Key US Democrat cites 'profound doubt' about Intelligence panel Trump probe

Key US Democrat cites 'profound doubt' about Intelligence panel Trump probe

"So once we have more to understand what he said, to the extent that we can, I'm sure we'll be glad to share it with you, but the media has more information than we do at this point, Spicer added". Schiff also said he understood that most of the names in the intercepts were properly "masked", and that Nunes was complaining because the context of the material made it easy to deduce the identities of the people under discussion.

Because of those conclusions from Nunes and Schiff, McCain called for a special committee to take over the investigation because Congress no longer has the "credibility to handle this alone".

"We're not there yet", conservative House Freedom Caucus Chairman Mark Meadows (R-N.C.) said Wednesday, "but we're very optimistic that if we work around the clock between now and noon tomorrow that we're going to be able to find some common ground".

"The committee has still not received the intercepts", Schiff continued, "or other information that the chairman was referring to, and therefore it is really impossible for us to evaluate the merits of what the chairman has said". A second hearing, scheduled for March 28, is set to include Obama-era appointees, and Nunes' disclosure gives Republicans who make up the majority on the committee a new weapon against them.

But Wednesday, Schiff said he was caught off guard, and expressed alarm that Nunes briefed the speaker and Trump before contacting any other committee members.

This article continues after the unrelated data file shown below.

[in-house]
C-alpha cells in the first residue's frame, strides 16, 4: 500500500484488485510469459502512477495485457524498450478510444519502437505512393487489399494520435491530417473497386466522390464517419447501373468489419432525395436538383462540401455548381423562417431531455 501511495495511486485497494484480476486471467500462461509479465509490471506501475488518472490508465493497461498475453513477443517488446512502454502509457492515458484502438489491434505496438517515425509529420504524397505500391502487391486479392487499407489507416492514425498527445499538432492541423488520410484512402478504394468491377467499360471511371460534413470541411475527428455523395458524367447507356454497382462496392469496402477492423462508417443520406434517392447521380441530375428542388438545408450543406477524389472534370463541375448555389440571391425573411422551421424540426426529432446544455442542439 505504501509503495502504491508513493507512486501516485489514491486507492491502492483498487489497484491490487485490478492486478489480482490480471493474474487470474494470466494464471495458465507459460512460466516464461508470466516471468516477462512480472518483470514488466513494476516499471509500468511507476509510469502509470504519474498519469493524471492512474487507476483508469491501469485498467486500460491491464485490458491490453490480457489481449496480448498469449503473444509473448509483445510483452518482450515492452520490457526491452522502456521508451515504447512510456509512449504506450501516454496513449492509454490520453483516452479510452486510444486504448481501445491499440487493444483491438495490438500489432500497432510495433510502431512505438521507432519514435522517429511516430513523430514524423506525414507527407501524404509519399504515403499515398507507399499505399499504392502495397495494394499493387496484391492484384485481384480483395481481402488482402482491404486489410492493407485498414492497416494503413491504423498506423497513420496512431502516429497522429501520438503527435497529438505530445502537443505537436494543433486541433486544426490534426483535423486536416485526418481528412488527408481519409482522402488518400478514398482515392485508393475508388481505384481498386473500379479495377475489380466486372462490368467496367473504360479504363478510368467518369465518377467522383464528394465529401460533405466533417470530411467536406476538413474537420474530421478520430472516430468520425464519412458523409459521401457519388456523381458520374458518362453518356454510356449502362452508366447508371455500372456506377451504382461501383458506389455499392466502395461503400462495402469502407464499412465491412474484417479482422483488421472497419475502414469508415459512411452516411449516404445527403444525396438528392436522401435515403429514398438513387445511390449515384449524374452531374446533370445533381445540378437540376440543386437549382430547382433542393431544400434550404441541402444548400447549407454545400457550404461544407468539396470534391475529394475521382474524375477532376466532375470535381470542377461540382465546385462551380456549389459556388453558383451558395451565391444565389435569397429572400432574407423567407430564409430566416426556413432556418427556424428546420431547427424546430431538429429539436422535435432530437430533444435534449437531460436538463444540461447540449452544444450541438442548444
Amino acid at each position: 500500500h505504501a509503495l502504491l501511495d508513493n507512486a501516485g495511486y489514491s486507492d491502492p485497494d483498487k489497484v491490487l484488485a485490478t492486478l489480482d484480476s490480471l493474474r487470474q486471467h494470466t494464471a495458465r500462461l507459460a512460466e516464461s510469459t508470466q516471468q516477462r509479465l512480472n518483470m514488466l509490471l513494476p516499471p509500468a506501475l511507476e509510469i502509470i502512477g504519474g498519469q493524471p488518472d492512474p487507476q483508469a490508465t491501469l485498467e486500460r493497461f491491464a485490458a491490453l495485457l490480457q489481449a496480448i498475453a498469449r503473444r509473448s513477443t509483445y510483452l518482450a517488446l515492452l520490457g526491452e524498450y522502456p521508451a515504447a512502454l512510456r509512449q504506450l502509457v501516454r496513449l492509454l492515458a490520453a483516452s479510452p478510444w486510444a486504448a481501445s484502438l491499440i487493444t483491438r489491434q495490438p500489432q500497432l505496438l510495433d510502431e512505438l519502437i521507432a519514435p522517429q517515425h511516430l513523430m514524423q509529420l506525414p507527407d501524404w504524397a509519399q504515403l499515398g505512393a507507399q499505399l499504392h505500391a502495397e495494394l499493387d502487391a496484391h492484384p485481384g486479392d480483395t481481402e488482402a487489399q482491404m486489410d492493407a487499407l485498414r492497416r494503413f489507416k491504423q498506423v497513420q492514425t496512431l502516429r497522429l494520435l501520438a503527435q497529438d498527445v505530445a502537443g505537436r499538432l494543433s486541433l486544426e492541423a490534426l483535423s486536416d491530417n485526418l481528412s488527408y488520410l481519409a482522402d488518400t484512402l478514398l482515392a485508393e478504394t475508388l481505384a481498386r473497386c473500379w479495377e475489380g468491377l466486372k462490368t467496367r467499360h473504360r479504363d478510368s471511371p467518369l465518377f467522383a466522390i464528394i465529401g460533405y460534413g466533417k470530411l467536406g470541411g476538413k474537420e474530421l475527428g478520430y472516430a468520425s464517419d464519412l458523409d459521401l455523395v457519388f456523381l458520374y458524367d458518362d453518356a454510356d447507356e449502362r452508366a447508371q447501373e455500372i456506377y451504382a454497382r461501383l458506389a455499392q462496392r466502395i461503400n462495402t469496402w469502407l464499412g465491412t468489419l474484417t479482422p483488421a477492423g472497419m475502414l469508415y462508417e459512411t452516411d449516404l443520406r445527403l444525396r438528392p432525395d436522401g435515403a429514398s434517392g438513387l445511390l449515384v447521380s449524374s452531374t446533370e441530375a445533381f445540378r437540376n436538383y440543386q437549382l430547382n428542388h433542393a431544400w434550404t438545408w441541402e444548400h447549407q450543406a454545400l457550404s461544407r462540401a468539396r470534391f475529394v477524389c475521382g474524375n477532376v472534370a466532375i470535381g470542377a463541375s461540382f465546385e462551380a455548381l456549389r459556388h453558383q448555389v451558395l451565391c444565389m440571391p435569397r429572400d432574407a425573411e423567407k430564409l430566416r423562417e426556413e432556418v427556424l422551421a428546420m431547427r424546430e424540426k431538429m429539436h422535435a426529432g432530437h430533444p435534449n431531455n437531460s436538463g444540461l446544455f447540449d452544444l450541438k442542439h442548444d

"I was shocked that he did it, startled, befuddled", Bradley Moss, a national security expert and attorney told "But I somewhat do". The system was created after multiple revelations of abuses of power at home and overseas by agencies like the CIA - foreign assassinations and domestic spying on political opponents caused 1970s scandals that led to the creation of intelligence committees in the Senate and House of Representatives.

He added that "it's possible" that Trump's personal communications were captured that way by the US intelligence community.

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It remains unclear whether the House will go through with its plan to hold a floor vote on the Republican health-care bill Thursday.

Nunes defended rushing to brief the President because the reports he read have nothing to do with Russia, but he said the investigation he is conducting into Russian interference in the election would look at how Trump's name got into the intelligence reports. Representative Conaway asked Comey and Rogers to explain why their analysts believed that Russia's President Vladimir Putin wanted to "denigrate" former secretary of state Hillary Clinton.

Nunes himself was a member of the Trump transition team, and now even some Republicans are calling for a special congressional committee to lead the investigation. Schiff said. "The chairman needs to think about which role he wants to play here".

The startling twists occurred two days after FBI Director James Comey told the House committee the bureau and the Justice Department found no evidence to support Trump's March 4 tweets accusing President Obama of "wiretapping" him at Trump Tower a year ago.

He added that Trump officials' names were attached to the collected intelligence data, which could be a violation of law. Nunes was too mad, the source said.

But whip lists suggested that more than two dozen GOP House members - including a few from Texas - refused to lend support.